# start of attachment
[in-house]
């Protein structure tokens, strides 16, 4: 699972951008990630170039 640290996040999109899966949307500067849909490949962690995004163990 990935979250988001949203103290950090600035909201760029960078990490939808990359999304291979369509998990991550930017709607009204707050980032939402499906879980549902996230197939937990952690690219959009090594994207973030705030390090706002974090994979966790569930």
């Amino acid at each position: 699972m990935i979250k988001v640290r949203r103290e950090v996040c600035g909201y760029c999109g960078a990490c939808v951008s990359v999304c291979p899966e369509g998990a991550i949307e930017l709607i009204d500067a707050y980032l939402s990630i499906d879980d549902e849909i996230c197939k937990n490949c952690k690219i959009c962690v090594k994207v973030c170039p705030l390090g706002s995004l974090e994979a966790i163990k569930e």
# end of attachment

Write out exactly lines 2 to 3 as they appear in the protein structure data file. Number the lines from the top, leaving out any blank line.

């Protein structure tokens, strides 16, 4: 699972951008990630170039 640290996040999109899966949307500067849909490949962690995004163990 990935979250988001949203103290950090600035909201760029960078990490939808990359999304291979369509998990991550930017709607009204707050980032939402499906879980549902996230197939937990952690690219959009090594994207973030705030390090706002974090994979966790569930």
């Amino acid at each position: 699972m990935i979250k988001v640290r949203r103290e950090v996040c600035g909201y760029c999109g960078a990490c939808v951008s990359v999304c291979p899966e369509g998990a991550i949307e930017l709607i009204d500067a707050y980032l939402s990630i499906d879980d549902e849909i996230c197939k937990n490949c952690k690219i959009c962690v090594k994207v973030c170039p705030l390090g706002s995004l974090e994979a966790i163990k569930e």